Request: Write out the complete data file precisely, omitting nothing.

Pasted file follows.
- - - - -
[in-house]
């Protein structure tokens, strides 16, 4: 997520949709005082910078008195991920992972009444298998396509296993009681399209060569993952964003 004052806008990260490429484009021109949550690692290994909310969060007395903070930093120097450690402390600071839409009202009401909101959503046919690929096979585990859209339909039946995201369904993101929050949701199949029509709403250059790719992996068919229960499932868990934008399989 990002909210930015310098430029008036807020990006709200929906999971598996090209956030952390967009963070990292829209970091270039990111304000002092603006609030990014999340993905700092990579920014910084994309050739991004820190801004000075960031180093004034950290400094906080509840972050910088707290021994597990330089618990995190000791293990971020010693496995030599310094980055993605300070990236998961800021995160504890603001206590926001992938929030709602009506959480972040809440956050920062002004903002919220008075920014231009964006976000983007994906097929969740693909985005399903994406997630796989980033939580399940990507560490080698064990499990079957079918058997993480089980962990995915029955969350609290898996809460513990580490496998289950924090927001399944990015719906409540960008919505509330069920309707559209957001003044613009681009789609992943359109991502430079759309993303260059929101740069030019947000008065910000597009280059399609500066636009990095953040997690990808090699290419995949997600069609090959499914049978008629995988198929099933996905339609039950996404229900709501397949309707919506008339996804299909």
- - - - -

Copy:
[in-house]
């Protein structure tokens, strides 16, 4: 997520949709005082910078008195991920992972009444298998396509296993009681399209060569993952964003 004052806008990260490429484009021109949550690692290994909310969060007395903070930093120097450690402390600071839409009202009401909101959503046919690929096979585990859209339909039946995201369904993101929050949701199949029509709403250059790719992996068919229960499932868990934008399989 990002909210930015310098430029008036807020990006709200929906999971598996090209956030952390967009963070990292829209970091270039990111304000002092603006609030990014999340993905700092990579920014910084994309050739991004820190801004000075960031180093004034950290400094906080509840972050910088707290021994597990330089618990995190000791293990971020010693496995030599310094980055993605300070990236998961800021995160504890603001206590926001992938929030709602009506959480972040809440956050920062002004903002919220008075920014231009964006976000983007994906097929969740693909985005399903994406997630796989980033939580399940990507560490080698064990499990079957079918058997993480089980962990995915029955969350609290898996809460513990580490496998289950924090927001399944990015719906409540960008919505509330069920309707559209957001003044613009681009789609992943359109991502430079759309993303260059929101740069030019947000008065910000597009280059399609500066636009990095953040997690990808090699290419995949997600069609090959499914049978008629995988198929099933996905339609039950996404229900709501397949309707919506008339996804299909």